Washington DC has quite a rich tradition in political satire, from local legends The Capitol Steps to one-off play commissions at local theaters like Signature to niche private functions only advertised by whispers. City in a Swamp Productions aims to be the next topical phenomenon with pastiche political musical revues and their most recent foray into the field Apocalypse Soon. With their short skit-based formula taking shots at seemingly easy targets in the Trump administration and pre-midterm voter tumult, they’ve proven just how hard political satire is in this town.
Opening rough and cold with a first scene at an anger management class filled with a variety of voters with unique disgruntlement, Apocalyspse Soon hits its first roadbump even before the production begins with uncomfortable and unthoughtful audience interactions with the characters. None of the characters in this revue presents the specificity that satire demands to be forged into comedy. There’s Bart, the classic conspiracy-spewing Trump voter, to Amanda, his gesticulating pussy-hat-wearing counterpart, to Eugenia, a Latinx immigrant with diction straight out of a now-cringeworthy ‘90’s SNL sketch. The cast has evident raw talent, committing hard to overly convoluted explanations for their anger and equally simplified versions of rewritten musical standards. They’ve simply been garmented in characters that no one could pull off with style.
Caitlin Hart, the LA-based director, and Nick Zill, the writer, have left these actors flopping in the wind with totally whiffed transitions, like the one after that opening scene which literally consisting of Bart, chanting and spelling Trump’s name while failing to get the audience to chant along. I get the sneaking suspicion that the creative team, with an overly long scene transition on their hands, asked the actor to do the bit 15 minutes before the show started.
closes November 6, 2018
Details and tickets
The look doesn’t improve with the next section, where truly abysmal impressions of popular political figures again emphasize that specificity is the key to hilarity in satire. None of the actors pick up on the real quirks of their marks, the most distinct example being Justin McEllroy, who fails to make President Trump his own, but rather just an imitation of Alec Baldwin’s SNL Trump. The lack of nuance and originality is universal, to the point where I question whether strong-singing Emily Goglia has actually seen any footage of Melania Trump, who she “imitates” with a send up of Stormy Weather. Quite predictably, the song’s subject of Stormy Daniels steps on rhyme and rhythm with a combination of hamminess and ham-handedness that lets any of Godli’s real comic opportunities pass by.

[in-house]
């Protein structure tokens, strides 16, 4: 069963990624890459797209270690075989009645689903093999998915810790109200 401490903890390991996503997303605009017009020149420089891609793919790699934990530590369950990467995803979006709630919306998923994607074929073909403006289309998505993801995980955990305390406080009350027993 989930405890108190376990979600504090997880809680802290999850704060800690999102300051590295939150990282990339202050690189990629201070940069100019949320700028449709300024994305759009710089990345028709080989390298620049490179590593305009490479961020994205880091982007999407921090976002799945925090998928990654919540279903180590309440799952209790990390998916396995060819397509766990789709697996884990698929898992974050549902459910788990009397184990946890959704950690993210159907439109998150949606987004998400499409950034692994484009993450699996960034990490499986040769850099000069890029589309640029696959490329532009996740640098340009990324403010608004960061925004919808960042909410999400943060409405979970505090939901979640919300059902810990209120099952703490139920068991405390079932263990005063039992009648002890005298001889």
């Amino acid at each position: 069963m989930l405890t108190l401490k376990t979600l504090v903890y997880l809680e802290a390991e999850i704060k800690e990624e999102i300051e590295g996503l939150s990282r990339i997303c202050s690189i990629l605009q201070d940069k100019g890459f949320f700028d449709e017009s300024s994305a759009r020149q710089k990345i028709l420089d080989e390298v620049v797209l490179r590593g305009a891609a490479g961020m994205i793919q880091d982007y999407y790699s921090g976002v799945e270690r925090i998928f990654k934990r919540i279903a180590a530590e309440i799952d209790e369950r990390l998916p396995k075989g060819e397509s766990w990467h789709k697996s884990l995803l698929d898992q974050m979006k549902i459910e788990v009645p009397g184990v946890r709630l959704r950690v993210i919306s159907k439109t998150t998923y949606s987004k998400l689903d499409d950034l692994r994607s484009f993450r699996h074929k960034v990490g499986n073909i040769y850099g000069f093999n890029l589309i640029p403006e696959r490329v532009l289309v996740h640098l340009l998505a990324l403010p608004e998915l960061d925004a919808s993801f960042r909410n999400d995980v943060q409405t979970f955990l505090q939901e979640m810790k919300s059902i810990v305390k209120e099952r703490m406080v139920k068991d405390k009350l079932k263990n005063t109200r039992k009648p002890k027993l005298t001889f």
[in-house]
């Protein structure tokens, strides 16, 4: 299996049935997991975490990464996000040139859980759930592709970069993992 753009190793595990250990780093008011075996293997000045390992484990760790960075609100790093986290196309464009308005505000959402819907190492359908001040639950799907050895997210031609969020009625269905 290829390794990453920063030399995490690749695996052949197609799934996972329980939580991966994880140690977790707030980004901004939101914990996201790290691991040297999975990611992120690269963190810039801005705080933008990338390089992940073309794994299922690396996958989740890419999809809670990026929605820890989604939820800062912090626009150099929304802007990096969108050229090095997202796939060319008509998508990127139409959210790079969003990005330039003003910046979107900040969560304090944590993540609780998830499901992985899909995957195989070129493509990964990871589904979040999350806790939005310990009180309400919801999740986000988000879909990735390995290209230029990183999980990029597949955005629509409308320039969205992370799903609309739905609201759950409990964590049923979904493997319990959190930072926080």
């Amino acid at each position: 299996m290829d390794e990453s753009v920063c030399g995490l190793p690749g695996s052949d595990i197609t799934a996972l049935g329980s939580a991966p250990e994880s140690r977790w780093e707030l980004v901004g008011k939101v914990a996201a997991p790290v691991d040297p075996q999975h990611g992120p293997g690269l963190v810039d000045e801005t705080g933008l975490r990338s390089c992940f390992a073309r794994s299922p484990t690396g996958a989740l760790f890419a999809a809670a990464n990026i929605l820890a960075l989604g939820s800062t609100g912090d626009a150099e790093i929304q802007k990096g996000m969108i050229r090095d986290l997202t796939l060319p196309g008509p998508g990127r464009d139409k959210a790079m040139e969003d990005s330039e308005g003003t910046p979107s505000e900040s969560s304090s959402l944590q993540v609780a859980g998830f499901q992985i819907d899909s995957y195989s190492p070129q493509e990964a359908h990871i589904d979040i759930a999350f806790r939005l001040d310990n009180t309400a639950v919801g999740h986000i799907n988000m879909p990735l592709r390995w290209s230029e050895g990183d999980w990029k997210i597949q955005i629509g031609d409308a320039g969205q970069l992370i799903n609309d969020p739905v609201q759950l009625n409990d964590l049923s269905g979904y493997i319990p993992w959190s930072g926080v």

[adsanity_rotating align=”aligncenter” time=”10″ group_id=”1455″ /]
The funniest bit of the whole show, literally the only part that drew an actual laugh from me, was a borrowed vaudeville routine where President Trump gets trapped in a mirror by his trickster reflection. The reversal has no consequences whatsoever in the arc of the show, such as it is. It is simply left hanging, as is the audience. The laughter it garnered quickly wilts as well, and all hope of a turnaround is lost, when Reflected Trump, as he’s called in the program, uses a mock-retarded dialect. Who thinks that this is a good idea? What audience finds this funny?
The one I was in, evidently.
I honestly felt gaslighted throughout this entire production by the audience’s laughter. I don’t think I have lost my ability to be entertained and humored by musical comedy or satire, but this production made me feel as if I had. Perhaps they were intoxicated by the complimentary brunch beforehand, which I can easily assert is the pinnacle of this experience, full of delicious variety and effectively bottomless. And at $40, its actually a pretty good deal. My advice is to pay for the food, eat your fill, and skip the show.
Apocalypse Soon by Nick Zill. Directed by Caitlin Hart. Featuring Hadiyyah Noelle Smith, Travis Joe Dixon, Emily Goglia, Jessica Amal, Justin McEllroy, Chris Lewis, and Emily Goglia. Costume Design by Randi Young. Stage Management by Hope Villanueva. Piano Accompaniment by Barbara Twigg. Produced by Nick and Karen Zill, City in a Swamp Productions at Arts Club of Washington. Reviewed by Alan Katz.